CDC Drinking Pregnancy: No Safe Amounts Of Alcohol Should Be Consumed If Pregnancy Is Suspected

The CDC issued a warning on Tuesday directed to women between the ages of 15 and 44 who are engaging in sexual intercourse without using protection. The warning issued by the CDC pertains to drinking alcohol when the possibility of pregnancy exists. The CDC estimates that 3.3 million women are in the group mentioned in the warning. CDC Principal Deputy Director Anne Schuchat issued a statement about drinking while pregnancy may be an issue.

“Alcohol can permanently harm a developing baby before a woman knows she is pregnant. About half of all pregnancies in the United States are unplanned, and even if planned, most women won’t know they are pregnant for the first month or so, when they might still be drinking. The risk is real. Why take the chance?”

The warning by the CDC is clear. Drinking alcohol during pregnancy, no matter how minuscule, is not considered safe to a developing fetus. Birth defects in a developing embryo from drinking alcohol can begin during the first couple weeks of pregnancy. Doctor Lela McKnight-Elly is an epidemiologist and clinical psychologist with the CDC and she talks about fetal alcohol spectrum disorders.

“Fetal alcohol spectrum disorders are completely preventable if a woman does not drink alcohol during pregnancy.”

Signs And Symptoms Of A Baby Born With Fetal Alcohol Spectrum Disorders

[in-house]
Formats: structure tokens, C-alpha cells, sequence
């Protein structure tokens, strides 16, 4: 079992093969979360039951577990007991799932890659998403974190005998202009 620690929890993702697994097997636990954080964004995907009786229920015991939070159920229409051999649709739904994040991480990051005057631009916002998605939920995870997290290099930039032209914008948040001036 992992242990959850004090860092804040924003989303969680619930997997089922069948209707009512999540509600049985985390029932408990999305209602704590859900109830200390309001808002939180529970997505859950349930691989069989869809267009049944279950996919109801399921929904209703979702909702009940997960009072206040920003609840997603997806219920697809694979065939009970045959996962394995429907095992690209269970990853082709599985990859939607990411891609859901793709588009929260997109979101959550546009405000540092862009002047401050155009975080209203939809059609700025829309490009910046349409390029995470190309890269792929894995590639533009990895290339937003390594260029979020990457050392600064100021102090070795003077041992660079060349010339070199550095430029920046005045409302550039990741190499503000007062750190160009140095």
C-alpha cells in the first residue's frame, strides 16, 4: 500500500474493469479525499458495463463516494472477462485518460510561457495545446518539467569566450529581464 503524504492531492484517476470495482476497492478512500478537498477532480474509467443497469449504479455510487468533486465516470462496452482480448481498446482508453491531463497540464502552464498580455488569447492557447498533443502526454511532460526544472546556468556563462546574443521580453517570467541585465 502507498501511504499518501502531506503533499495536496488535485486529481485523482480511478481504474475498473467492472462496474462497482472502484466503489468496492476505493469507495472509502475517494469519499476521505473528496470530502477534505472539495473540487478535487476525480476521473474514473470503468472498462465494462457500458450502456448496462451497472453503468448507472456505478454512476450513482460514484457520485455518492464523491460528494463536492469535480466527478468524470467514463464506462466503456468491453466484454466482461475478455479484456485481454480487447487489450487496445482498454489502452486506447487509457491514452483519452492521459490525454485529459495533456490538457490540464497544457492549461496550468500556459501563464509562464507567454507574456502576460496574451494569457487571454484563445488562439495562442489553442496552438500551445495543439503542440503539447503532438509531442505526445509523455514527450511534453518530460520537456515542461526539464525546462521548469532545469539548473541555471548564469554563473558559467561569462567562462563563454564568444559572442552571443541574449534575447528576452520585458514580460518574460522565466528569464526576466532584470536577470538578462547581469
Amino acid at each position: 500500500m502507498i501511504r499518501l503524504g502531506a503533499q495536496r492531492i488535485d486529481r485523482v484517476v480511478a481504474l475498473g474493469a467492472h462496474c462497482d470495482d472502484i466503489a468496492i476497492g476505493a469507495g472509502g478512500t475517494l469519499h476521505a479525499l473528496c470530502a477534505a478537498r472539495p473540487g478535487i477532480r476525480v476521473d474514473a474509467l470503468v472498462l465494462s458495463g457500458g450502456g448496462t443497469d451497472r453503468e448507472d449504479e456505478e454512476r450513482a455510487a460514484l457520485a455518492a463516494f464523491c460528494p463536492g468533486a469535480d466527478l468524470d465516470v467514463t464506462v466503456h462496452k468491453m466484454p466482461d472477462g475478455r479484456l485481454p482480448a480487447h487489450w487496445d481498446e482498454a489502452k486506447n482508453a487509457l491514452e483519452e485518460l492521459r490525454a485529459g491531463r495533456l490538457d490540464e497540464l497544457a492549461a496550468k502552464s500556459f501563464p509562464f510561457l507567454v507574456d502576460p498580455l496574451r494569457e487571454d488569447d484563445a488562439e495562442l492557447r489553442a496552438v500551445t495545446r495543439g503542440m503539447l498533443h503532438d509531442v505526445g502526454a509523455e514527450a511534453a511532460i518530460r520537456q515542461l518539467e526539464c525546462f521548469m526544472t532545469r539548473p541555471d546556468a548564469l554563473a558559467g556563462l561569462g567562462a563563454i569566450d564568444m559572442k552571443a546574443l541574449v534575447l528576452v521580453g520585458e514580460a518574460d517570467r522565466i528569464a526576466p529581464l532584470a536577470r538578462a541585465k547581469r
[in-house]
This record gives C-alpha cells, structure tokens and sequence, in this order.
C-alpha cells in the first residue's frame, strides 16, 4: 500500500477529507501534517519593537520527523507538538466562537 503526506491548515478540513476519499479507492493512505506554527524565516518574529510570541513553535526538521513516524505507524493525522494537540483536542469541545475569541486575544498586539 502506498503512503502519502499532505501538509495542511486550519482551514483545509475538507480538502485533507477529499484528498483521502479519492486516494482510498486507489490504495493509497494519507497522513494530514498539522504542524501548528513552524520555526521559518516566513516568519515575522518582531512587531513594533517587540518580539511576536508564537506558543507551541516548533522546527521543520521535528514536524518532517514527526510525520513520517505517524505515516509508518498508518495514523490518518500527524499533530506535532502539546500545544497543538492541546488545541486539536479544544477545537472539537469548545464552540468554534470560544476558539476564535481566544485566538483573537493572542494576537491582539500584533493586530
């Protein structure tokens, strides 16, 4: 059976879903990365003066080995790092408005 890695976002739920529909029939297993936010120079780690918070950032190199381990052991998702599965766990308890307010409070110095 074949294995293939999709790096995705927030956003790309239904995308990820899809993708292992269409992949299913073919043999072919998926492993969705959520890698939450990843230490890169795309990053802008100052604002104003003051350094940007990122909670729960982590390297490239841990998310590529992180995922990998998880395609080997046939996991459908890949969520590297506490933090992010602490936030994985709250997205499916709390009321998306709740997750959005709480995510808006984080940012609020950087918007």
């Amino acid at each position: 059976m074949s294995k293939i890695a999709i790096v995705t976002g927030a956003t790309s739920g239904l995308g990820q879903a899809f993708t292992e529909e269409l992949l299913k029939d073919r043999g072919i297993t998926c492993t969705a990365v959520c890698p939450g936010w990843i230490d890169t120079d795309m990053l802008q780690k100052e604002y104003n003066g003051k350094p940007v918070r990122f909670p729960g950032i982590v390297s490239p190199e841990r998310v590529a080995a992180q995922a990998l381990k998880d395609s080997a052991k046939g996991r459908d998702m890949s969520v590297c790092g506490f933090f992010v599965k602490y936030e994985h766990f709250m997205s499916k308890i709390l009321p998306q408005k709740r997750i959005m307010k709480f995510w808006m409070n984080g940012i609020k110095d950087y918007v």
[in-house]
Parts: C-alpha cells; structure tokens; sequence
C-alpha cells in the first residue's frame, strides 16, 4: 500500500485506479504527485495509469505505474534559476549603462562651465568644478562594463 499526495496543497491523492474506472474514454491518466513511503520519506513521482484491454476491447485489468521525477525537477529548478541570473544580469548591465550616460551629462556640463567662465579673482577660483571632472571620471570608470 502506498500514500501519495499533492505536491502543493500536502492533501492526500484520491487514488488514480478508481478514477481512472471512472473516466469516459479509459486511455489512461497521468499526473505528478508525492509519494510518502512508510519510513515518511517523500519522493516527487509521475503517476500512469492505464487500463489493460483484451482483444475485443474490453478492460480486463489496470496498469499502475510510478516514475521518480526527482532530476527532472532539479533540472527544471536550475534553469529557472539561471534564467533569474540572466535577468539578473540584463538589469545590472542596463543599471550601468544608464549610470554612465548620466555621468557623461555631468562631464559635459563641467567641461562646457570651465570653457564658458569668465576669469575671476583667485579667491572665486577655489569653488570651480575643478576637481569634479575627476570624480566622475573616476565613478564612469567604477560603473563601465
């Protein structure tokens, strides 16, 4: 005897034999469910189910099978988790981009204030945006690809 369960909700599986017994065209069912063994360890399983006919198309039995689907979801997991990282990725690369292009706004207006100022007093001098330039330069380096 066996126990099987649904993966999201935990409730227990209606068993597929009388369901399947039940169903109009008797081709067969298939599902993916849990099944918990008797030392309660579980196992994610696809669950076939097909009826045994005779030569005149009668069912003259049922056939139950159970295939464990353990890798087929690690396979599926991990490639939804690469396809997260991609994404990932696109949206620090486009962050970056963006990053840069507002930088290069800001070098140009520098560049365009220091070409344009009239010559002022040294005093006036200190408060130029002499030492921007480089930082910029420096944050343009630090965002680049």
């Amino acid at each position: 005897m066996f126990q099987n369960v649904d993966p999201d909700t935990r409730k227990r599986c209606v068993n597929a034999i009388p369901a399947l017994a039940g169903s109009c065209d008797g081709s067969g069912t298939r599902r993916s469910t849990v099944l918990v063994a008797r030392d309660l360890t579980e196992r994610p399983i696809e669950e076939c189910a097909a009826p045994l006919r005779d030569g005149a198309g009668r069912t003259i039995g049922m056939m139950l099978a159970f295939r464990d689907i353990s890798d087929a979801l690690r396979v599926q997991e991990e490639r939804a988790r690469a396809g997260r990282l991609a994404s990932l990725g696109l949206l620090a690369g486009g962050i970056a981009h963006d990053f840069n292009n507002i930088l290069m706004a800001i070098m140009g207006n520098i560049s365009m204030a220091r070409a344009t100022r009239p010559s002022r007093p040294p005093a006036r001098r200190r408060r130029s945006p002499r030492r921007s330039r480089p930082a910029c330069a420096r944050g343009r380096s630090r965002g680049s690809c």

• Abnormal facial features/structure
  • Small head size (Microcephaly)
  • Delays in learning and recognizing speech
  • Low IQ
  • Vision and/or hearing problems
  • Heart, kidney, or bone problems

Diagnosis of FASD cannot be done through blood tests. In order to determine if a child has FASD, doctors will look for specific physical features and behavior problems during the first few years of life. There is no treatment or cure for FASD. The only thing that can be done is to treat the symptoms if the symptoms are such that medication can be used.

Fetal alcohol spectrum disorders are thought to impact up to 40,000, or five percent of the children, each year in the United States. The rate of children born with autism is less than those born with FASD. These disorders are the number one form of preventable retardation. Schuchat believes that women are not drinking to intentionally hurt their unborn baby. She believes that woman may not be aware of the potential damage that alcohol could have when a woman may be pregnant.

“We realize that women do not drink during pregnancy to intentionally hurt their babies. hey are either not aware of the risk or they need help to stop drinking.”

Doctors need to make sure to educate their female patients who are considering getting pregnant. Women who stop taking birth control in the hopes of becoming pregnant should also stop drinking alcohol when they stop taking their pill. Most women do not realize that they have become pregnant until they miss their last period and take a pregnancy test. This can take up to six weeks before a woman knows for sure. That is six weeks of potential fetal damage if the woman is continuing to drink alcohol.

Some studies in the past have shown that an occasional drink during pregnancy showed no significant risks to the child. With this new CDC warning, the thought process on this needs to be reworked.

Do you think that the new CDC warning on drinking during pregnancy is too strict? Do you know anyone who has been diagnosed with FASD?

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